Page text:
On Sept. 28, the same day President Barack Obama addressed world leaders before the U.N. General Assembly, warplanes from a U.S.-backed Saudi coalition struck a wedding party in Yemen. The attack killed as many as 135 people near the port city of Mokha and raised concerns about the possible perpetration of war crimes in Yemen.
At the United Nations, the U.N. Security Council has devoted little attention to the impact that coalition airstrikes have had on civilians in Yemen. The United States — which frequently condemns the Syrian government’s use of barrel bombs in heavily populated neighborhoods — has registered virtually no public outrage over the Saudi-led coalition’s apparently indiscriminate bombing raids in Yemen. Obama didn’t even mention Yemen in his U.N. speech, which faulted Russia’s military intervention in Syria on behalf of a government that stands accused of killing the vast majority of the more than 200,000 people who have died in Syria’s civil war.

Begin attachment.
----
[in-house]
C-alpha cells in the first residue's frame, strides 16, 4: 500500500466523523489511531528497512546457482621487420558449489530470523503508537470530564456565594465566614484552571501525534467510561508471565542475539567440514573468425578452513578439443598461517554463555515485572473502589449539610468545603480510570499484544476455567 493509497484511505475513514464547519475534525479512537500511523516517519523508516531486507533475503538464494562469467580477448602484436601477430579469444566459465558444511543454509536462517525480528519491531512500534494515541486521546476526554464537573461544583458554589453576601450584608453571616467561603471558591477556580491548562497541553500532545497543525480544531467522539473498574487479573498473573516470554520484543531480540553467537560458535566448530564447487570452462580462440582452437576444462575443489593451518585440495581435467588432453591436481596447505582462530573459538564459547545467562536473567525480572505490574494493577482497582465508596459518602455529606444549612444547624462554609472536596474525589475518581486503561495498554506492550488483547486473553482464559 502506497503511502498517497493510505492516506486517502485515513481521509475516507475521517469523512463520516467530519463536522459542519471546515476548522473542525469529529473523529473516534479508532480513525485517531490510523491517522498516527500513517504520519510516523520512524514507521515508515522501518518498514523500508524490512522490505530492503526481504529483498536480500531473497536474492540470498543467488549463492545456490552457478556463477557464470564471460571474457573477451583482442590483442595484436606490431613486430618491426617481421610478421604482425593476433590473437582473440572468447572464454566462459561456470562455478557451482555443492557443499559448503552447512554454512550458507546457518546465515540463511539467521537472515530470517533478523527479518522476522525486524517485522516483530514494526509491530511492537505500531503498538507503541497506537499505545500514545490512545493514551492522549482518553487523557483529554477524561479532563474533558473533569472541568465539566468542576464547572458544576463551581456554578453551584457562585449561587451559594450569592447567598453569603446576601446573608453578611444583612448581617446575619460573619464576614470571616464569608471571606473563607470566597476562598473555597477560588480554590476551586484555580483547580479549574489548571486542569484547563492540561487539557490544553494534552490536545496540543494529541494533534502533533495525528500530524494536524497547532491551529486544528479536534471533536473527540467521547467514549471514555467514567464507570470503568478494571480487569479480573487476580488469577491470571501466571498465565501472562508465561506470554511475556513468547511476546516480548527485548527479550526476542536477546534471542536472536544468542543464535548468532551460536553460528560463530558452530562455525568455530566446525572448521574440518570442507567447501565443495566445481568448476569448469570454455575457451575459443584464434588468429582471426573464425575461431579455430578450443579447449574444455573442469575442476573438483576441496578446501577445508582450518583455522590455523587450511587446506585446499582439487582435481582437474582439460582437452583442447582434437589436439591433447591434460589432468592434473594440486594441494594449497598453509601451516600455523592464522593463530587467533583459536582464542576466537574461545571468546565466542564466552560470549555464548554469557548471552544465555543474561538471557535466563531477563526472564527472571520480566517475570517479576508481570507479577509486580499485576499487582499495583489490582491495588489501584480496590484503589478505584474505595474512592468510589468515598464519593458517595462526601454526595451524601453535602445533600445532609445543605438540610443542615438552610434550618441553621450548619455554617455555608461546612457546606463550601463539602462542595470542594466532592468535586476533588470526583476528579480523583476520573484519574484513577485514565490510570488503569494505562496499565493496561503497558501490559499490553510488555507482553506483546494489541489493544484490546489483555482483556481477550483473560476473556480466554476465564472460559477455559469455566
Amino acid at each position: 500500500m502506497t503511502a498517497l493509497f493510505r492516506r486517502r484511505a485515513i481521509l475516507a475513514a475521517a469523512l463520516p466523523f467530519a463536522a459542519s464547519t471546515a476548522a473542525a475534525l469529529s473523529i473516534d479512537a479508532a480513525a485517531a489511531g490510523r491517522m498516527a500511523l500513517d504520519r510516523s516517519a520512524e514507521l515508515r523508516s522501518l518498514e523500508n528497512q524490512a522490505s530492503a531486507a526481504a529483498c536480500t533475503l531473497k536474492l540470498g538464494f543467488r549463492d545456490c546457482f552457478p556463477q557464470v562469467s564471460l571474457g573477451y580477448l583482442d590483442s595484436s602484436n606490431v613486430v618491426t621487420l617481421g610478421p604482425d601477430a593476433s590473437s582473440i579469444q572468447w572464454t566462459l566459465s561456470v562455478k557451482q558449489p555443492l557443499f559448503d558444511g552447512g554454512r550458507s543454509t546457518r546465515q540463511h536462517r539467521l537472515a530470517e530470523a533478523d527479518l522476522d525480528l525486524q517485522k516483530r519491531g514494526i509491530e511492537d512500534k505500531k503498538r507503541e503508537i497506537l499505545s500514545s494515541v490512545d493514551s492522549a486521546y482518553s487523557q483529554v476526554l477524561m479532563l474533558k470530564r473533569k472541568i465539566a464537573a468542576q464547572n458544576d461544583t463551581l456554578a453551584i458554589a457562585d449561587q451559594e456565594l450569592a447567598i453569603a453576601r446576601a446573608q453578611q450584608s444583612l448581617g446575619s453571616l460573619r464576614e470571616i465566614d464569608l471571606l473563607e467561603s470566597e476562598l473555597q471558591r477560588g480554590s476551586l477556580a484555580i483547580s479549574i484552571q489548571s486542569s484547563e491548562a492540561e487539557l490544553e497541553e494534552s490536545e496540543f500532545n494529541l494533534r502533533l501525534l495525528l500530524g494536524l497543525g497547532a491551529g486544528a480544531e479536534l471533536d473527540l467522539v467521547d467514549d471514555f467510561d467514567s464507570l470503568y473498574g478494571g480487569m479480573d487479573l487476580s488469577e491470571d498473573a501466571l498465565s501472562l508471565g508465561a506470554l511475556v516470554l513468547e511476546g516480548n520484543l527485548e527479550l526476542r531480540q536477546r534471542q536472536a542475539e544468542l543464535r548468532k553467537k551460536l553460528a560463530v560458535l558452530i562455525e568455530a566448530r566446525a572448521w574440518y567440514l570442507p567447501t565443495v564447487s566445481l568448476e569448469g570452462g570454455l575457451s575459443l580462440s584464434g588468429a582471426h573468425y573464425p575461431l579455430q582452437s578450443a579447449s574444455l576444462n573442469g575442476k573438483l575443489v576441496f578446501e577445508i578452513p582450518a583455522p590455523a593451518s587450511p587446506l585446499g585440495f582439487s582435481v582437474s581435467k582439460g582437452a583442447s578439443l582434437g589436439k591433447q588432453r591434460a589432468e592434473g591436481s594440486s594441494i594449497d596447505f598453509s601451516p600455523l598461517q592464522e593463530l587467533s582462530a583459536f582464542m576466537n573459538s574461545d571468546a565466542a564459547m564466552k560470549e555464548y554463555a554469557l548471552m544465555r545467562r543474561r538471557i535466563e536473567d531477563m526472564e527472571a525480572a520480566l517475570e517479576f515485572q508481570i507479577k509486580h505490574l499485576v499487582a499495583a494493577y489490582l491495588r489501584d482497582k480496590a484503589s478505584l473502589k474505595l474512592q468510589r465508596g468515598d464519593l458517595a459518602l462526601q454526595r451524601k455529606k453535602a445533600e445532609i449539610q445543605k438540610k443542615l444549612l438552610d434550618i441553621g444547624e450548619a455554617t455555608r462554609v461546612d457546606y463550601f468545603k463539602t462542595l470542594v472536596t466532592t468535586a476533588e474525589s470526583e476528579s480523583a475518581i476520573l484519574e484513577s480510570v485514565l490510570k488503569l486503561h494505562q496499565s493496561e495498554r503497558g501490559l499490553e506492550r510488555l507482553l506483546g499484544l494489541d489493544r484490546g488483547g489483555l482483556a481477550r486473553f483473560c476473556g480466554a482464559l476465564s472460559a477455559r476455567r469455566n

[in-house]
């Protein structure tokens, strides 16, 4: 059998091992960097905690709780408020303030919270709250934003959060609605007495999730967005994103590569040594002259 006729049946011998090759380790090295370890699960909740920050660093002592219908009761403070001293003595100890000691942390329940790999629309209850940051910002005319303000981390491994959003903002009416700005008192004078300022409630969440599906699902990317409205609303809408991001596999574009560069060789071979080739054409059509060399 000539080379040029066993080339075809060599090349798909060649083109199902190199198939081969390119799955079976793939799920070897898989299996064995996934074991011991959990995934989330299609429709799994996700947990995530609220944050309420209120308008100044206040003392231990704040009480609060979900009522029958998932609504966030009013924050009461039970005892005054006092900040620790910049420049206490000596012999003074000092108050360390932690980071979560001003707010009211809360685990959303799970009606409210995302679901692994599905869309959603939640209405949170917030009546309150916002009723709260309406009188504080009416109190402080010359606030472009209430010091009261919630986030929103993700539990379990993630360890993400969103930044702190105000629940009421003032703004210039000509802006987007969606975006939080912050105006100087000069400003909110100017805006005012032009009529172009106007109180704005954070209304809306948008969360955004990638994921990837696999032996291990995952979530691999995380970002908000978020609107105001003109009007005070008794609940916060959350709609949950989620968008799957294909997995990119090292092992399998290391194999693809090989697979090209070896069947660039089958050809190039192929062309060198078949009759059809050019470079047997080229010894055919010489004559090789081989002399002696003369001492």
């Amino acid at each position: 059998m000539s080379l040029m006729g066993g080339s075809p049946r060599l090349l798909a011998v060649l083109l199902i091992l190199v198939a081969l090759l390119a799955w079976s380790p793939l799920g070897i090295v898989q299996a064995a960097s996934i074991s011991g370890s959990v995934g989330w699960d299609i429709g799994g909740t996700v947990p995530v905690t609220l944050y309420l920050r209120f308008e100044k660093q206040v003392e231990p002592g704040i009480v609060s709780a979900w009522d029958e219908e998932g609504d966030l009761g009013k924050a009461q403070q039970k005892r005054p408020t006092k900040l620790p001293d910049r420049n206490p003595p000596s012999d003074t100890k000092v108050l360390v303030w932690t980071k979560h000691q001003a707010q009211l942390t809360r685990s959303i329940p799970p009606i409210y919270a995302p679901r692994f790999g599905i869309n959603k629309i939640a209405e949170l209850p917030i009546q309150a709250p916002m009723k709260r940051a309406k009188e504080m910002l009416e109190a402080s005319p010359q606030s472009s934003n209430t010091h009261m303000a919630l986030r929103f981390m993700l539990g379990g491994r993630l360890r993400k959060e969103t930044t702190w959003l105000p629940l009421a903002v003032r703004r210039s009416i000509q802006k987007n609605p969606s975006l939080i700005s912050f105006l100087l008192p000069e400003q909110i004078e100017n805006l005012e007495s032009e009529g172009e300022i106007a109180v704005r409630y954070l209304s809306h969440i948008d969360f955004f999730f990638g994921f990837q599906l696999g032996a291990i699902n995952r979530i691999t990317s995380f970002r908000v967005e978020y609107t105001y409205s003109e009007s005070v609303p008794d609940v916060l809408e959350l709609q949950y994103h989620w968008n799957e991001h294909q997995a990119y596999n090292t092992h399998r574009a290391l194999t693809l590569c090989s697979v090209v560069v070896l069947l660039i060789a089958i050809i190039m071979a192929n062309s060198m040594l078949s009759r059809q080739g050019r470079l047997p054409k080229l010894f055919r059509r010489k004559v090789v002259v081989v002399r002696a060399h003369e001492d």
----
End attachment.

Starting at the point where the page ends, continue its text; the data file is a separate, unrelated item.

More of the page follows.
U.S. support for a military campaign that is inflicting extreme hardship on civilians in one of the Mideast’s poorest countries provides an awkward counterpoint to the Obama administration’s stated commitment to stand up for the region’s oppressed people. At the dawn of the Arab Spring, Obamavowed to oppose “the use of violence and repression against the people of the region” and to support “the legitimate aspirations of ordinary people.” […]